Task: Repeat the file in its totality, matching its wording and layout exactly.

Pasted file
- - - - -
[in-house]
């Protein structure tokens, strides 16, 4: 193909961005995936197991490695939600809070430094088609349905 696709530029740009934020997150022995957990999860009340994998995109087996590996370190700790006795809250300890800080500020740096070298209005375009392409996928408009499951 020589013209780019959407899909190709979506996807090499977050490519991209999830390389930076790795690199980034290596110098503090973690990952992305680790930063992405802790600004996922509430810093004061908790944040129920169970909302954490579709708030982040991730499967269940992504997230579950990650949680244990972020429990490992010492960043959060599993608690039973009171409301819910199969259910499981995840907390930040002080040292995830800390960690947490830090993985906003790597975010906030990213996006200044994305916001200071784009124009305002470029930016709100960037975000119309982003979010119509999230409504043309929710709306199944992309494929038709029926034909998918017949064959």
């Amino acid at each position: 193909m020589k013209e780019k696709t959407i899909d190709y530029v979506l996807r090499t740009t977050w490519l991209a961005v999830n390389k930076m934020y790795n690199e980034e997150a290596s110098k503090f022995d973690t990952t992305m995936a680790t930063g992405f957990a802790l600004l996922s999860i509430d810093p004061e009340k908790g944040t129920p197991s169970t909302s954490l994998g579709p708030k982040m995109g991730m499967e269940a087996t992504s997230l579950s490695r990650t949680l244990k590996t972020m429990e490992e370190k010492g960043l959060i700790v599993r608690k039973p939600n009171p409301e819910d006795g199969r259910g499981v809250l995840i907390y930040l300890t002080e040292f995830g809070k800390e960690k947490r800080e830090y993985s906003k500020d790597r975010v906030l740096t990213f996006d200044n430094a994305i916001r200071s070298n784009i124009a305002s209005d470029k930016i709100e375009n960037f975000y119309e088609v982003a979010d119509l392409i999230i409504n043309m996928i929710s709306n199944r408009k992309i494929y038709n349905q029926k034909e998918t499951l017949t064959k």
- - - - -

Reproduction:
[in-house]
């Protein structure tokens, strides 16, 4: 193909961005995936197991490695939600809070430094088609349905 696709530029740009934020997150022995957990999860009340994998995109087996590996370190700790006795809250300890800080500020740096070298209005375009392409996928408009499951 020589013209780019959407899909190709979506996807090499977050490519991209999830390389930076790795690199980034290596110098503090973690990952992305680790930063992405802790600004996922509430810093004061908790944040129920169970909302954490579709708030982040991730499967269940992504997230579950990650949680244990972020429990490992010492960043959060599993608690039973009171409301819910199969259910499981995840907390930040002080040292995830800390960690947490830090993985906003790597975010906030990213996006200044994305916001200071784009124009305002470029930016709100960037975000119309982003979010119509999230409504043309929710709306199944992309494929038709029926034909998918017949064959």
């Amino acid at each position: 193909m020589k013209e780019k696709t959407i899909d190709y530029v979506l996807r090499t740009t977050w490519l991209a961005v999830n390389k930076m934020y790795n690199e980034e997150a290596s110098k503090f022995d973690t990952t992305m995936a680790t930063g992405f957990a802790l600004l996922s999860i509430d810093p004061e009340k908790g944040t129920p197991s169970t909302s954490l994998g579709p708030k982040m995109g991730m499967e269940a087996t992504s997230l579950s490695r990650t949680l244990k590996t972020m429990e490992e370190k010492g960043l959060i700790v599993r608690k039973p939600n009171p409301e819910d006795g199969r259910g499981v809250l995840i907390y930040l300890t002080e040292f995830g809070k800390e960690k947490r800080e830090y993985s906003k500020d790597r975010v906030l740096t990213f996006d200044n430094a994305i916001r200071s070298n784009i124009a305002s209005d470029k930016i709100e375009n960037f975000y119309e088609v982003a979010d119509l392409i999230i409504n043309m996928i929710s709306n199944r408009k992309i494929y038709n349905q029926k034909e998918t499951l017949t064959k």